Named for the river that separates Ecuador and Colombia, supergroup Río Mira brings together marimba masters Esteban Copete and Larry Preciado and Ecuadorian singer Karla Kanora, plus a talented group of Afro-Latin folkloric musicians from the cities of Cali, Colombia and Esmeraldas, Ecuador. The ensemble’s cultural identity is rooted in the Pacific coast of Ecuador and Colombia, a musical habitat of East African diaspora traditions, with the marimba playing a unifying role in both the local culture and Río Mira’s unique sound.

Love and Heat: Petite Celine’s Passion and Global Pastiche Burst Forth on “Man Made Fire”

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WHEN: July 20, 8 PM
: Just Jake’s, 30 Park St, Montclair

Petite Celine’s songs sometimes arrive full blown, after she sits in silence for a time. They’ll come as polychrome images, vividly blowing the embers of ideas into little flames. She then sits down at the piano or harmonium, or with her guitar, and captures the song.

On Man Made Fire (release: March 15, 2019), Celine shows how varied the lights and shades of these moments can be, projecting through an extremely personal lens of globally inflected indie pop. She may sing in multiple languages in the same song, or incorporate steel pan and tuba (“The Great Unknown”), koto and trumpet (“Jezebel”), Brazilian drums and Django Reinhardt-esque pentatonics (“Qui Sommes Nous”).

The combinations are deliberate, and they get to the heart of what Celine wants to express as an artist. “I create these fusions because I want to build bridges,” she reflects. “Beauty is everywhere and it’s interconnected.”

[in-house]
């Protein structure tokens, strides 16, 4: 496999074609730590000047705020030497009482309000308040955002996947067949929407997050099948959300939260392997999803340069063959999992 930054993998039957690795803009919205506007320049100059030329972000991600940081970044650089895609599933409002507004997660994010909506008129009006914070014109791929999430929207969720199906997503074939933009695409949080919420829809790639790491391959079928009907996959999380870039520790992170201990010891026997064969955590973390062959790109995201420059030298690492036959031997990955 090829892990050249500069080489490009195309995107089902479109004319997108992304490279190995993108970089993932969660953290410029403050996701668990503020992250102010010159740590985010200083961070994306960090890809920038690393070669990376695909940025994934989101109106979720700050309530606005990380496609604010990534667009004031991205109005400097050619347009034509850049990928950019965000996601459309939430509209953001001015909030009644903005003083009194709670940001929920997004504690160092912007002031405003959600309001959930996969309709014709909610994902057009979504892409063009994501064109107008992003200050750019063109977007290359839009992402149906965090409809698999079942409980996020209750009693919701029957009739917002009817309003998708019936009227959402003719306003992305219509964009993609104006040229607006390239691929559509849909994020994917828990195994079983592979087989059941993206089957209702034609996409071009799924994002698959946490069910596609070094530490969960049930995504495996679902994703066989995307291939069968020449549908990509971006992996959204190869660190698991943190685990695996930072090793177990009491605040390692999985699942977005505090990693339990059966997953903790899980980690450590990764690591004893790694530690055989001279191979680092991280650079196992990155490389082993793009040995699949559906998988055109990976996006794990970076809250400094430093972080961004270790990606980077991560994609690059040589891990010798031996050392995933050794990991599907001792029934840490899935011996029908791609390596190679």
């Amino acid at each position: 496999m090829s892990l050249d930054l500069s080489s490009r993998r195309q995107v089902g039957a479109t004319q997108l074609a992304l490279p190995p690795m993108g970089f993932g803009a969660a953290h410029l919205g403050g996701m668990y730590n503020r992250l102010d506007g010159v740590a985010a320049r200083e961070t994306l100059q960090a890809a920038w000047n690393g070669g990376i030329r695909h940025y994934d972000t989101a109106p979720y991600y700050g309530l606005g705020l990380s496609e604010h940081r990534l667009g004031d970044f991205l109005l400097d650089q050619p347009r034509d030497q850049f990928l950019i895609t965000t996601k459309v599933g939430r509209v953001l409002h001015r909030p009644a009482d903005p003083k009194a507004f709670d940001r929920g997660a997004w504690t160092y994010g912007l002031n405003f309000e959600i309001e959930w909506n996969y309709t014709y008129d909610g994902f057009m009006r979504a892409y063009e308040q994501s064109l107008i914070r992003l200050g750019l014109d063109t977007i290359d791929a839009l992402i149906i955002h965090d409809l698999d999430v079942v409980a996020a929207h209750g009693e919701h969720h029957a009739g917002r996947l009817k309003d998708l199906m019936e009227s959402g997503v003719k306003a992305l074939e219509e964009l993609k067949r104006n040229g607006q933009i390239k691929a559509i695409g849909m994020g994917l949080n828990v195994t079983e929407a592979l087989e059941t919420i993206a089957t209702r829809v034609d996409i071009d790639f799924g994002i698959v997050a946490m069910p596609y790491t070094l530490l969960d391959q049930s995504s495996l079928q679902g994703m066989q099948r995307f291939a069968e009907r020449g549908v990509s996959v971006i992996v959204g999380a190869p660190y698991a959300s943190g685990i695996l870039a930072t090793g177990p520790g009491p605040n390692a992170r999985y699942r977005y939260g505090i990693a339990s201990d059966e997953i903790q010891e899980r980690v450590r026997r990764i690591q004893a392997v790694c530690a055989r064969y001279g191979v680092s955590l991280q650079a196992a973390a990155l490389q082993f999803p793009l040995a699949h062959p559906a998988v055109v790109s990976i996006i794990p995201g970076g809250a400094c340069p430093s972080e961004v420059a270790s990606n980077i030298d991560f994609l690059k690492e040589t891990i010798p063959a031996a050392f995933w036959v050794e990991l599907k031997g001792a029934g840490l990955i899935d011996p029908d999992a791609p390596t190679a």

Interconnection comes naturally to Celine, who is also a visual artist and uses her work as part of her performances and videos. Growing up bilingual, savoring summer stays with family in France, she recalls wondering at the range of sounds she heard on French radio, how it varied from the America-centric pop dominating the airwaves in the US. The notion that music could be catchy and quirky, yet hop from language to language intrigued her. “It’s the sound I hear in my head,” she notes.

That sound sometimes bursts into Spanish (“Explorame”) or Portuguese (“Cartographers”), French (“Tigre Fondant”) or German (a passage in “Man Made Fire”). Each language has a feeling, a sound that enriches the song or its story. “I would love at some point to experiment with singing in a made-up language,” laughs Celine. “I feel you don’t need to know what I’m saying to know what I mean. It just needs to resonate with you.”

Celine’s talent for conveying emotions through music was honed during her first years as a performer, when she found herself busking regularly in New York’s Washington Square. She was homeless at the time, and playing for spare change was her only source of income. She had to make a connection with the passersby to survive. She mastered the art, and that urgency to reach listeners remains palpable in her songs.

The songs on Man Made Fire create a narrative that resonates universally: the struggle to find and honor one’s self in a world of conflicting messages and confounding relationships. “This whole album is about discovering myself as a very independent woman, discovering love and heat, and learning how to heal,” muses Celine, “and becoming comfortable in my skin. All those moments in my past when I had felt less than, like someone weird; it’s the  beginning of me saying, no, there’s nothing wrong with me.” Sometimes Celine traces this process via loss and heartache, and sometimes via delicious snark, on tracks like “Wine and Cheese,” the delightfully barbed musings of gal sitting at a wine bar, contemplating the guy serving her.